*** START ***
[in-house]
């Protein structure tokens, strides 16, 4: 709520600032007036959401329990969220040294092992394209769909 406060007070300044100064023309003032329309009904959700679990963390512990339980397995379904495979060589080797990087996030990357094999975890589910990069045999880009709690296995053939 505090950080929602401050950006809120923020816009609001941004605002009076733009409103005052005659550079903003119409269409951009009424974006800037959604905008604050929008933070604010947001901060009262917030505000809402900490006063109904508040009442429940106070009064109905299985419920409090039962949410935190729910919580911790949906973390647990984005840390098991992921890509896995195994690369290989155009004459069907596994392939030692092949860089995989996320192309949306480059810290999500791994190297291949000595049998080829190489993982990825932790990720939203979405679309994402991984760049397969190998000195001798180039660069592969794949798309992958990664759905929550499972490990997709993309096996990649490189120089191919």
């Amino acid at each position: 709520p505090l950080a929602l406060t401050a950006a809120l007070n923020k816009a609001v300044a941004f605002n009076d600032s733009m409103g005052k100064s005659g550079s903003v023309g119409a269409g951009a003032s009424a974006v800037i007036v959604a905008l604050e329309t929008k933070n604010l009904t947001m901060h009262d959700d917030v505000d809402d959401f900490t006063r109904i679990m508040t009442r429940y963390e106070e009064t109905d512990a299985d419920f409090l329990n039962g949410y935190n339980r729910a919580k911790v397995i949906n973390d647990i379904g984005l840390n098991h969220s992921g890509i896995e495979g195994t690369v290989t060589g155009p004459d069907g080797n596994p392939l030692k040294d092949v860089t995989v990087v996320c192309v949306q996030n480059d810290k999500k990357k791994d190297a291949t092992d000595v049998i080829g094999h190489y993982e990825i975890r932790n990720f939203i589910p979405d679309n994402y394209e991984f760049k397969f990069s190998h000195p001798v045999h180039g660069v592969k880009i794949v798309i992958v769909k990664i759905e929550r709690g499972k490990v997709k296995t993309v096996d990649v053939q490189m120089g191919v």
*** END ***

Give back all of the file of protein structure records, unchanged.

[in-house]
């Protein structure tokens, strides 16, 4: 709520600032007036959401329990969220040294092992394209769909 406060007070300044100064023309003032329309009904959700679990963390512990339980397995379904495979060589080797990087996030990357094999975890589910990069045999880009709690296995053939 505090950080929602401050950006809120923020816009609001941004605002009076733009409103005052005659550079903003119409269409951009009424974006800037959604905008604050929008933070604010947001901060009262917030505000809402900490006063109904508040009442429940106070009064109905299985419920409090039962949410935190729910919580911790949906973390647990984005840390098991992921890509896995195994690369290989155009004459069907596994392939030692092949860089995989996320192309949306480059810290999500791994190297291949000595049998080829190489993982990825932790990720939203979405679309994402991984760049397969190998000195001798180039660069592969794949798309992958990664759905929550499972490990997709993309096996990649490189120089191919």
């Amino acid at each position: 709520p505090l950080a929602l406060t401050a950006a809120l007070n923020k816009a609001v300044a941004f605002n009076d600032s733009m409103g005052k100064s005659g550079s903003v023309g119409a269409g951009a003032s009424a974006v800037i007036v959604a905008l604050e329309t929008k933070n604010l009904t947001m901060h009262d959700d917030v505000d809402d959401f900490t006063r109904i679990m508040t009442r429940y963390e106070e009064t109905d512990a299985d419920f409090l329990n039962g949410y935190n339980r729910a919580k911790v397995i949906n973390d647990i379904g984005l840390n098991h969220s992921g890509i896995e495979g195994t690369v290989t060589g155009p004459d069907g080797n596994p392939l030692k040294d092949v860089t995989v990087v996320c192309v949306q996030n480059d810290k999500k990357k791994d190297a291949t092992d000595v049998i080829g094999h190489y993982e990825i975890r932790n990720f939203i589910p979405d679309n994402y394209e991984f760049k397969f990069s190998h000195p001798v045999h180039g660069v592969k880009i794949v798309i992958v769909k990664i759905e929550r709690g499972k490990v997709k296995t993309v096996d990649v053939q490189m120089g191919v």